What does each section mean to me?
I believe that the technology that was developed in the past with regard to our overall theme of vision was deployed according to two different factors: Necessity and Aesthetic. Vision devices, which this study begins observations of dating back to the turn of the 20th Century, not only allow their base function of image-making but also exhibit attention to the look of the item and the look of the image-product. Why were cameras like the Beau Brownie created to fulfill both a technological need as well as to appeal to the art-sense of a buyer? Greater marketability. Taking the camera apparatus as the beginning of the digital interface we can see the continuation of the square interface that comes from painting move along into the square photograph which we understand will become the square digital interface that we eventually have with computer screens. But why are computer screens not round—this comes from text and the way that our eyes work—the less an eye has to move the more words per minute the eye is able to process
-what does the Past mean and how should it be ordered in this exhibition? The past is a good indication of optimistic innovation for the visual technologies—the digital/computer eye does not exist yet but the interface eye does—because the interface eye was still being developed through technology that sees the word for the human user, there wasn’t a preconceived set of best practices and what is perhaps most significant for these developing image-technologies is that there was no central, best fit assumed user—the image technologies were personal and eventually became custom-tailored devices—this practice gave way to market techno-development
-do the weird, one-shot pieces of technology inform the development of image-vision technology even if they do not enter into the canon of that history?
Present: Digital/Digital Eye
Where is our vision technology now and what problems is it addressing? Do we have an assumed user as we consider the GUI of the given computer technology that we have now? In what ways have we developed the computer-user interface beyond the original formats that descend from the original experiences? How do we use computer and other image technology in ways that the GUI does not provide for? Who is still left out of the conversation and the experience when we try to develop visual interface technology in prototype? Do we need to consider the broadest user margin possible while we develop image interface technology or can the development than redeploy itself to address as many obscured or forgotten user bases consistently—can we trust current systems of design and development to address obscured user bases if developing toward those user bases is not economically incentivized; What are we missing right now as we consider VR technologies, computer eye technologies, and visual-assisting technologies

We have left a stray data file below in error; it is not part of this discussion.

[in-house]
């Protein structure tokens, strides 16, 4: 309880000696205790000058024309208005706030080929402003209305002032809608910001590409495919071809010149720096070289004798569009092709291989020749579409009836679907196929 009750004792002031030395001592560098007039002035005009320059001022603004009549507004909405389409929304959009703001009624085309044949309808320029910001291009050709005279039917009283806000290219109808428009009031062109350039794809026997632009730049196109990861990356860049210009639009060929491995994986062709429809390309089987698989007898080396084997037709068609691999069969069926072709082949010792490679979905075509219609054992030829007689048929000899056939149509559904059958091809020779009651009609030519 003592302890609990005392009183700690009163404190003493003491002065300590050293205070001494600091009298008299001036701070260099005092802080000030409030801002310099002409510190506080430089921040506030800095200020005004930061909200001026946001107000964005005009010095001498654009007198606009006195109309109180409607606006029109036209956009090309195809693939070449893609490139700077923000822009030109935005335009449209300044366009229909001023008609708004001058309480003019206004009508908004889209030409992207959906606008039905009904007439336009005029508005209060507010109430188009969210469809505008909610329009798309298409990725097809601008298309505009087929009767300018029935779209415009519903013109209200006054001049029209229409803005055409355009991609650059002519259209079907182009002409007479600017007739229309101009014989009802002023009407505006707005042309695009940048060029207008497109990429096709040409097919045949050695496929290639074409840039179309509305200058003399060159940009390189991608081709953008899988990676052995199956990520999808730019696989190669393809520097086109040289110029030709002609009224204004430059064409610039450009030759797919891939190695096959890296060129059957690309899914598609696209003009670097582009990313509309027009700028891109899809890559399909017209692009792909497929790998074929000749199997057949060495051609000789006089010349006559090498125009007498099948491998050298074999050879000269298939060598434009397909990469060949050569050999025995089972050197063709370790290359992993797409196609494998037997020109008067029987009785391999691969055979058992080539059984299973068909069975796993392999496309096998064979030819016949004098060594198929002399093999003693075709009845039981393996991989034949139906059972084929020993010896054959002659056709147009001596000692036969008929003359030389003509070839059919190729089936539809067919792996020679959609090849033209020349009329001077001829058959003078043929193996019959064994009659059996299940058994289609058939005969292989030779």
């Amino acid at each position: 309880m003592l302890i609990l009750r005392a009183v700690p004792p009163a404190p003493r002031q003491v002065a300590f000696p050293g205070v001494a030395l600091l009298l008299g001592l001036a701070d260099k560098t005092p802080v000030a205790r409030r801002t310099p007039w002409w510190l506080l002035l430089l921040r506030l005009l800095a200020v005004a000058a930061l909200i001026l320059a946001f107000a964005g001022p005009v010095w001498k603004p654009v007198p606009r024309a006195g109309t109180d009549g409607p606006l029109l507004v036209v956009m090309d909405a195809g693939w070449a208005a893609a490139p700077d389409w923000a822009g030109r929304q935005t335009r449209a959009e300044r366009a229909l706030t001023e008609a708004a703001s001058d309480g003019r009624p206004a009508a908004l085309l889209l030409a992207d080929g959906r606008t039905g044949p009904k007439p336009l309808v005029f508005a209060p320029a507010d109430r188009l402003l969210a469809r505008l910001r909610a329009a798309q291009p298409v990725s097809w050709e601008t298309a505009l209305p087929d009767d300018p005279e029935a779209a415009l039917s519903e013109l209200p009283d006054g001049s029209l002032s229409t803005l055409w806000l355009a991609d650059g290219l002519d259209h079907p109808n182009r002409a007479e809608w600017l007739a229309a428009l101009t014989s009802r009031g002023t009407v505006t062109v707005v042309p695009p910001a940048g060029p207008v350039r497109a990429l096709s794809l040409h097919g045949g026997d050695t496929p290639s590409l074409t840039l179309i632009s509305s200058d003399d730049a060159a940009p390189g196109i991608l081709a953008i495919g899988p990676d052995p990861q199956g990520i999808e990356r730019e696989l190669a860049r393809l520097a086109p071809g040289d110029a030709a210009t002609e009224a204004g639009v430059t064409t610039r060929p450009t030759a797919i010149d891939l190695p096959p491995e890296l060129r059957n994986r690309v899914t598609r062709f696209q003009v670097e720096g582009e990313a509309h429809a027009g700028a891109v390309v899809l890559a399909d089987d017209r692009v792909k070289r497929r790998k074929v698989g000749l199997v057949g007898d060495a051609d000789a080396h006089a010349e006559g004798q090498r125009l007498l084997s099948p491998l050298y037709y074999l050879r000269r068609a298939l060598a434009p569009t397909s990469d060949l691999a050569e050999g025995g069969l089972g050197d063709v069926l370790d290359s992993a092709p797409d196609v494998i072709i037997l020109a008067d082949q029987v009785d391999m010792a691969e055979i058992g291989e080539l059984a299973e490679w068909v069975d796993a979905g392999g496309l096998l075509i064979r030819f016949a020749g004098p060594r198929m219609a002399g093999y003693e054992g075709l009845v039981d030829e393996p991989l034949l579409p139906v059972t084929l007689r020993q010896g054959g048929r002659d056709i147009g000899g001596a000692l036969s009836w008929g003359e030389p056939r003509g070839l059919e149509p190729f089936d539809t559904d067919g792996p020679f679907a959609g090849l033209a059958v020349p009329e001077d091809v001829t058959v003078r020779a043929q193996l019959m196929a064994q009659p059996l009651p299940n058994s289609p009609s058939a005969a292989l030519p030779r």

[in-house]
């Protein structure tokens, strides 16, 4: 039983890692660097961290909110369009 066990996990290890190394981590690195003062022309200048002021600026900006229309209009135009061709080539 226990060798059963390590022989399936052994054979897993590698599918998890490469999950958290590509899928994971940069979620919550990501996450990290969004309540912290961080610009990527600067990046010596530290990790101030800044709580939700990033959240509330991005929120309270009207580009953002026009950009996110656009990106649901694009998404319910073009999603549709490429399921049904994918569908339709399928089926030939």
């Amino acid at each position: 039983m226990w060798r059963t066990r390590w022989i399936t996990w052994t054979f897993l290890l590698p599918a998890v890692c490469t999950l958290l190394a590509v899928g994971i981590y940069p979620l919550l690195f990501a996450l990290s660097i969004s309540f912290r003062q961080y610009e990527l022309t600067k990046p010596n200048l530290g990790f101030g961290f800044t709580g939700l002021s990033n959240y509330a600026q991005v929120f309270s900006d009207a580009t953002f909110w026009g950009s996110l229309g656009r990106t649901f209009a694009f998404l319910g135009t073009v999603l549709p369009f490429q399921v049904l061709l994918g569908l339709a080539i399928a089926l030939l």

Future: Computer Eye/Extra-digital
What does the visual/digital look like in ways that are unique or bizarre or one-off? Do these prototypes for VR experiences or for innovative visual experiences in any way meaningfully anticipate later technologies? While not useful for the general assumed user of visual interface technology, what can we say about the applications of this technology toward highly specific goals? Even if image technology is not deployable into a mass user market, does it still deserve to be made—does making an object for one person in any way help develop objects for all people? Does the advancement of visual interface technology need to be successful to be or to have been useful? Will we develop technologies that will see for us using the digital mind to perceive in ways that the human eye cannot—in what ways does these extrahuman forms of seeing extend our notions of what is human (are we strictly biological)